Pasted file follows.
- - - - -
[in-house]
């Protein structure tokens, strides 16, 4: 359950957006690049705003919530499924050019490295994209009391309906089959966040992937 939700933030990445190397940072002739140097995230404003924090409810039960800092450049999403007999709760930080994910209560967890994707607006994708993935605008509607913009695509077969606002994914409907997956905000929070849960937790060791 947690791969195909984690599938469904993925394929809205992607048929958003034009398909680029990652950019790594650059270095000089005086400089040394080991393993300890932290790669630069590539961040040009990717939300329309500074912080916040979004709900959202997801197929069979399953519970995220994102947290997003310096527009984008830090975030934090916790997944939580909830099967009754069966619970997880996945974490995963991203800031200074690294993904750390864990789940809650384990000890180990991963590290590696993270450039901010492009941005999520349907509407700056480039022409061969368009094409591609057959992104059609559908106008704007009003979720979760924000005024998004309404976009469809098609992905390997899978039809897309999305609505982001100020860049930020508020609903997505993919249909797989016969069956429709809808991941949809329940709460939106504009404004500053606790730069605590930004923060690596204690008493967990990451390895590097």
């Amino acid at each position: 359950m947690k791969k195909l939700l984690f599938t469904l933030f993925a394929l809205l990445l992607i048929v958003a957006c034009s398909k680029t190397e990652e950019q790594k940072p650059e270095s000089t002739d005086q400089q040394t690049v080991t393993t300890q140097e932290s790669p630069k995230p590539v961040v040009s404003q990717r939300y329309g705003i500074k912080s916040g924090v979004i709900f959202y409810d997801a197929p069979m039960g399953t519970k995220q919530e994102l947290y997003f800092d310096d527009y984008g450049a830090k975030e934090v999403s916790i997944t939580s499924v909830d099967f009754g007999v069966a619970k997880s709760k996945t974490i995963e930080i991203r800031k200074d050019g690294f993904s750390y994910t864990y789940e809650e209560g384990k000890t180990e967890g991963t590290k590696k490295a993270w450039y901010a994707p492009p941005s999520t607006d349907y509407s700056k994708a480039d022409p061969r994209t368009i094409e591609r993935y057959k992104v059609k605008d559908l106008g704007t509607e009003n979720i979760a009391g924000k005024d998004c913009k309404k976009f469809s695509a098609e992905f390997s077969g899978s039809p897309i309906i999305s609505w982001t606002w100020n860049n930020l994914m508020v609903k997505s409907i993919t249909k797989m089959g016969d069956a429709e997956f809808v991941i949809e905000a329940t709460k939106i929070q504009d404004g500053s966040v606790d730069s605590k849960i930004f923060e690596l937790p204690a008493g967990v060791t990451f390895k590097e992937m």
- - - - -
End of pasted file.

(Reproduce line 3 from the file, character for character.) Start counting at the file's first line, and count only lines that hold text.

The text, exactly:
């Amino acid at each position: 359950m947690k791969k195909l939700l984690f599938t469904l933030f993925a394929l809205l990445l992607i048929v958003a957006c034009s398909k680029t190397e990652e950019q790594k940072p650059e270095s000089t002739d005086q400089q040394t690049v080991t393993t300890q140097e932290s790669p630069k995230p590539v961040v040009s404003q990717r939300y329309g705003i500074k912080s916040g924090v979004i709900f959202y409810d997801a197929p069979m039960g399953t519970k995220q919530e994102l947290y997003f800092d310096d527009y984008g450049a830090k975030e934090v999403s916790i997944t939580s499924v909830d099967f009754g007999v069966a619970k997880s709760k996945t974490i995963e930080i991203r800031k200074d050019g690294f993904s750390y994910t864990y789940e809650e209560g384990k000890t180990e967890g991963t590290k590696k490295a993270w450039y901010a994707p492009p941005s999520t607006d349907y509407s700056k994708a480039d022409p061969r994209t368009i094409e591609r993935y057959k992104v059609k605008d559908l106008g704007t509607e009003n979720i979760a009391g924000k005024d998004c913009k309404k976009f469809s695509a098609e992905f390997s077969g899978s039809p897309i309906i999305s609505w982001t606002w100020n860049n930020l994914m508020v609903k997505s409907i993919t249909k797989m089959g016969d069956a429709e997956f809808v991941i949809e905000a329940t709460k939106i929070q504009d404004g500053s966040v606790d730069s605590k849960i930004f923060e690596l937790p204690a008493g967990v060791t990451f390895k590097e992937m």